Pieces of information made public by the Energy Information Administration in the US indicate that, as a result of the Fukushima Daiichi nuclear disaster from March 2011, Japan's administration was forced to go back to using fossil fuels in order to keep the country afloat.
Therefore, Japan's use of coal, oil and gas during the first trimester of 2012 is said to have increased by 40% by comparison to the first four months of 2011.
As was to be expected, this lead to Japan's producing significantly more greenhouse gas emissions.
In 2009, Yukio Hatoyama, who at that time served as the country's prime minister, argued that by 2020 Japan would succeed in bringing down its gas emissions to such an extent that overall levels will be 25% lower than those registered in 1990.
However, as huffingtonpost.com
informs us, Katsuya Okada, Japan's current deputy prime minister, argues that, as unfortunate as it might seem, the country will have to rethink its plan to reduce pollution by diminishing gas emissions.
Addressing the press, Katsuya Okada explained that their 25% initial target was “a number computed on the premise that we will depend on nuclear power to a fair degree” and that he has no doubt that “an overall review will be necessary.”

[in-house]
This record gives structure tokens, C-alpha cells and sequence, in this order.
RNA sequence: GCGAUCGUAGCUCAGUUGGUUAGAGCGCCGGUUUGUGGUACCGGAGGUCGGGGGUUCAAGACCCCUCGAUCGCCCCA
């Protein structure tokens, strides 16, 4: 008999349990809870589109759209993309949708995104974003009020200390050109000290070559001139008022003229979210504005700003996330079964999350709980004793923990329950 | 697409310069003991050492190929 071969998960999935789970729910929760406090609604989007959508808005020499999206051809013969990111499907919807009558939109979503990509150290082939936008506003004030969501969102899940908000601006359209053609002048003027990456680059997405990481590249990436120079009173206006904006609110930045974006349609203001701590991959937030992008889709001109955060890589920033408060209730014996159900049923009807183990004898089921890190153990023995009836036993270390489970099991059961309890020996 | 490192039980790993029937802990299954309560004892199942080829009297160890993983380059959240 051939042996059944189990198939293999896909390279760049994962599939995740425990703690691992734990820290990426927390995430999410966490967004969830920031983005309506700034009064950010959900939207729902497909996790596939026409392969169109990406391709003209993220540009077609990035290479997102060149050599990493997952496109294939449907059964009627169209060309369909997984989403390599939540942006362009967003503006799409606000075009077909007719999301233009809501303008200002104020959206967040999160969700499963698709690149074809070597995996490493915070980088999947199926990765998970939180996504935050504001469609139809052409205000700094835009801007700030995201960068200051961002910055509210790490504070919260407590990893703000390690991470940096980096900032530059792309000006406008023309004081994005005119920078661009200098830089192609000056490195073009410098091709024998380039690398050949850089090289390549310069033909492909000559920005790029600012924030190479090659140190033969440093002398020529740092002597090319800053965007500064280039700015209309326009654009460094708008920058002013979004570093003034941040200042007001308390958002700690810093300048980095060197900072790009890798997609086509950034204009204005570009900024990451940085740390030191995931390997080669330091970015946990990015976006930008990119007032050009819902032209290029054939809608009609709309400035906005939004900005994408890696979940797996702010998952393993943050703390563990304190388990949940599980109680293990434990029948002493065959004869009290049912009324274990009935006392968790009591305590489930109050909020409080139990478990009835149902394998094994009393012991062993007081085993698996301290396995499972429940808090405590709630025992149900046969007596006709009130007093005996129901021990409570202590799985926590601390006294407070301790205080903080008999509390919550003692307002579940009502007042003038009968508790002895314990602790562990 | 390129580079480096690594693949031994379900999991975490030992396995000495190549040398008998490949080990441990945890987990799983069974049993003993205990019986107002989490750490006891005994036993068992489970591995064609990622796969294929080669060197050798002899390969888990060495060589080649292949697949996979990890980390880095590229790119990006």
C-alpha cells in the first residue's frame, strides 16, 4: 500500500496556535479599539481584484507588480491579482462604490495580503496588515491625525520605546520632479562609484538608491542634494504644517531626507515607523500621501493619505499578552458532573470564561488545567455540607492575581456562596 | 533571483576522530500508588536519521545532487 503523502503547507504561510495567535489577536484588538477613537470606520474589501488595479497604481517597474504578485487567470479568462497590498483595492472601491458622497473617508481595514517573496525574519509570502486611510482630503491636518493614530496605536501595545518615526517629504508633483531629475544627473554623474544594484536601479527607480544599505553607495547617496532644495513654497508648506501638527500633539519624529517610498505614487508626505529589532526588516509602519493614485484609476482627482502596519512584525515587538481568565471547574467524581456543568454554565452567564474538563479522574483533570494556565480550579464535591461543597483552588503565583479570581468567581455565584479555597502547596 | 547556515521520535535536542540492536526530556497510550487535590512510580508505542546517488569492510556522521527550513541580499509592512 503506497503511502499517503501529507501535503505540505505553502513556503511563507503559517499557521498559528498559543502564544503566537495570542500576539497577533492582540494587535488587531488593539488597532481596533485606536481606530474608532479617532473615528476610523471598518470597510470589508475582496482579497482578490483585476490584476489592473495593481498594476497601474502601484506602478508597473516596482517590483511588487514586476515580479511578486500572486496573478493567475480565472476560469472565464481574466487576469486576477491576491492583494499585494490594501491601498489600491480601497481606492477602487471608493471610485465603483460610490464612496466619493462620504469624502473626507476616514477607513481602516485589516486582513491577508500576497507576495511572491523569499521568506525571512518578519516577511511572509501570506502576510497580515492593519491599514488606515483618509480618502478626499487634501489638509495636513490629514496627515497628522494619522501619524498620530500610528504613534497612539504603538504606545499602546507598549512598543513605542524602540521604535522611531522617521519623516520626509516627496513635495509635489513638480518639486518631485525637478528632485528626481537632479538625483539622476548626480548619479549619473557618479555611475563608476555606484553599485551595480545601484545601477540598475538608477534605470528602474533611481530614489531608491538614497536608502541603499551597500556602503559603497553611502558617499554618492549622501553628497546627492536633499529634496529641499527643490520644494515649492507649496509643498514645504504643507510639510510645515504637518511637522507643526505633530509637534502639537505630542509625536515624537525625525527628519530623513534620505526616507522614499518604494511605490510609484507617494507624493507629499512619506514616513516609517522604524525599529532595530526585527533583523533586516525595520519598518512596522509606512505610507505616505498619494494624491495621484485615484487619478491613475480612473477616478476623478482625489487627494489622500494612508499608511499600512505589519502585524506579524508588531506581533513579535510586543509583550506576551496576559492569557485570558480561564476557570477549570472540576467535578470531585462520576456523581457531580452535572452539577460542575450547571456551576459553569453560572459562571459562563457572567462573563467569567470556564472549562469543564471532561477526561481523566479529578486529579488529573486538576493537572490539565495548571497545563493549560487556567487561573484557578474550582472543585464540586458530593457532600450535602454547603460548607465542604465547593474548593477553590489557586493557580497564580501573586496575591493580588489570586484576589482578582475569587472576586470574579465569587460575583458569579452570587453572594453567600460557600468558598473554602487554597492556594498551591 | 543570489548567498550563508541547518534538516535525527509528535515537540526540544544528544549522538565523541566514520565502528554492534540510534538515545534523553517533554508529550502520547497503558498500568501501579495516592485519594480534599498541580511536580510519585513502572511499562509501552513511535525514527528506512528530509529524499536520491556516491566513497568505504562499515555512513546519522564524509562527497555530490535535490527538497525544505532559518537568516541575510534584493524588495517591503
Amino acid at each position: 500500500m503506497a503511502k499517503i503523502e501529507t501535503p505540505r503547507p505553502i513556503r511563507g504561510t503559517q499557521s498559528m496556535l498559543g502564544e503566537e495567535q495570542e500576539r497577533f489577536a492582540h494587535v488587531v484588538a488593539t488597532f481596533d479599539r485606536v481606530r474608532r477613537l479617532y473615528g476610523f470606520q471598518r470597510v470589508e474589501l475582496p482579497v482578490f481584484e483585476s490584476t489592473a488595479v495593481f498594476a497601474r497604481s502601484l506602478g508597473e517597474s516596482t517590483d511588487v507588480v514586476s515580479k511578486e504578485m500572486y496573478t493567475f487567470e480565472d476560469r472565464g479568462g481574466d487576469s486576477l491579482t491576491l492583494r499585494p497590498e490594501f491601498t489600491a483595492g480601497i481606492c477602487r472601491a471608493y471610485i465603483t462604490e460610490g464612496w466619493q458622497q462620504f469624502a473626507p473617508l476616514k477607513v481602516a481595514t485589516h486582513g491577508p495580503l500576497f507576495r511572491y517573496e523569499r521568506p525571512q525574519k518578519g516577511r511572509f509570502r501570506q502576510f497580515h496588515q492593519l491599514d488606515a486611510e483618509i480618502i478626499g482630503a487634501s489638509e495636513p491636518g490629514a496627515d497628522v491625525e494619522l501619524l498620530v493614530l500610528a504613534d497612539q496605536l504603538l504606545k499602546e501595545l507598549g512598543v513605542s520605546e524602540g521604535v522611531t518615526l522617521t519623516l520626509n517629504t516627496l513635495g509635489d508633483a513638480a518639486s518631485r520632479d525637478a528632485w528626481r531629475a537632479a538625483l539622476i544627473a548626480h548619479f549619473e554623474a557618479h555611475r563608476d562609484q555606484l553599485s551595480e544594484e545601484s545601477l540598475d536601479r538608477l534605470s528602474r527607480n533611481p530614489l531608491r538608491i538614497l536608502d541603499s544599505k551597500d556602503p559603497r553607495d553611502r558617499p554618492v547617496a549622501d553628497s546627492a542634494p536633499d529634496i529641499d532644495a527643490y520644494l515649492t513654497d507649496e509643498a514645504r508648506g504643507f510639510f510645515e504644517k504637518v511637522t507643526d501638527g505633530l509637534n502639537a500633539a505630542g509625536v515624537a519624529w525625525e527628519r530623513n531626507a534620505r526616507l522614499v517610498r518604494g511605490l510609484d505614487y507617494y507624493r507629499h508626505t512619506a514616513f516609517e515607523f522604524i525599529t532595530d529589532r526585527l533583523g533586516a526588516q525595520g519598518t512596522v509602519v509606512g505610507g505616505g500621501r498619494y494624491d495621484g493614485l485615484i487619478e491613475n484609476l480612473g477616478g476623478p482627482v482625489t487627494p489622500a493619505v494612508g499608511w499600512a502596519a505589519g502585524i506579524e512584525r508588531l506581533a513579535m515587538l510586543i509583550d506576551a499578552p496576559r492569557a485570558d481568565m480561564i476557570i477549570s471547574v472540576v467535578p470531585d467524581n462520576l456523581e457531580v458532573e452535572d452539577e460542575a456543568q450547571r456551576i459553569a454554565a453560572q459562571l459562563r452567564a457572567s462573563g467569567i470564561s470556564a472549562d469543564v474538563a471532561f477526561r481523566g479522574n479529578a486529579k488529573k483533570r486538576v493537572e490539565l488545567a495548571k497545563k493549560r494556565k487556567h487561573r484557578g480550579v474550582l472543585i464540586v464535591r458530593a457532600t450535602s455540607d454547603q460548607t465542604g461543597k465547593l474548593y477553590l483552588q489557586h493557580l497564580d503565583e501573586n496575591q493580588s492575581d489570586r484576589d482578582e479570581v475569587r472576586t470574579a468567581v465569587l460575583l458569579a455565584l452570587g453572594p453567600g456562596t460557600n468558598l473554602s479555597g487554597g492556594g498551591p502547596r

Thus, seeing how most Japanese citizens openly refuse to agree to restarting the country's nuclear reactors, the national administration has no choice but to continue using fossil fuels.
This means that gas emissions in this part of the globe will only be dropped by 2-11% on 1990 levels.
Although by putting its nuclear reactors back to work the country would successfully lower gas emissions by approximately 27% until 2030, it is quite understandable why the general population displays reluctance towards such an action.
Hopefully, rather than entirely turn back to using fossil fuels, Japan will also find ways to invest in renewable energy sources.